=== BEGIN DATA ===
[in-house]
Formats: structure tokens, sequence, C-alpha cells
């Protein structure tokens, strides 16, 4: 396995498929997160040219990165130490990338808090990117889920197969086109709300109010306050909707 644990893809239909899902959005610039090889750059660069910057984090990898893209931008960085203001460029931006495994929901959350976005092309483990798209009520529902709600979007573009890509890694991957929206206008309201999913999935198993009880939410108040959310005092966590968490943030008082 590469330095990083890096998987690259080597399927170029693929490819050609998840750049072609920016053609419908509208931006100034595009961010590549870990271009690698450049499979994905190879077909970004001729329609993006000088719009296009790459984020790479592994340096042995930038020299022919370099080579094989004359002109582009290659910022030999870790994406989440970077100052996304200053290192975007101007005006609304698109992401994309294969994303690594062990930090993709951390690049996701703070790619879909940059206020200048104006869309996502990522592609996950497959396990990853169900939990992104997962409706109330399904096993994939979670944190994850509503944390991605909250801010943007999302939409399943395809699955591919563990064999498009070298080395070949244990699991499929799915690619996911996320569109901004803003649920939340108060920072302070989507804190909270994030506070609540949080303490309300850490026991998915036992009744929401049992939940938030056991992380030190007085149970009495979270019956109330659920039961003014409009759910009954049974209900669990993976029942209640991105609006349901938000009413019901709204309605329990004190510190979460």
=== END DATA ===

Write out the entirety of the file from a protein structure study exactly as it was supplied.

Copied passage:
[in-house]
Formats: structure tokens, sequence, C-alpha cells
């Protein structure tokens, strides 16, 4: 396995498929997160040219990165130490990338808090990117889920197969086109709300109010306050909707 644990893809239909899902959005610039090889750059660069910057984090990898893209931008960085203001460029931006495994929901959350976005092309483990798209009520529902709600979007573009890509890694991957929206206008309201999913999935198993009880939410108040959310005092966590968490943030008082 590469330095990083890096998987690259080597399927170029693929490819050609998840750049072609920016053609419908509208931006100034595009961010590549870990271009690698450049499979994905190879077909970004001729329609993006000088719009296009790459984020790479592994340096042995930038020299022919370099080579094989004359002109582009290659910022030999870790994406989440970077100052996304200053290192975007101007005006609304698109992401994309294969994303690594062990930090993709951390690049996701703070790619879909940059206020200048104006869309996502990522592609996950497959396990990853169900939990992104997962409706109330399904096993994939979670944190994850509503944390991605909250801010943007999302939409399943395809699955591919563990064999498009070298080395070949244990699991499929799915690619996911996320569109901004803003649920939340108060920072302070989507804190909270994030506070609540949080303490309300850490026991998915036992009744929401049992939940938030056991992380030190007085149970009495979270019956109330659920039961003014409009759910009954049974209900669990993976029942209640991105609006349901938000009413019901709204309605329990004190510190979460």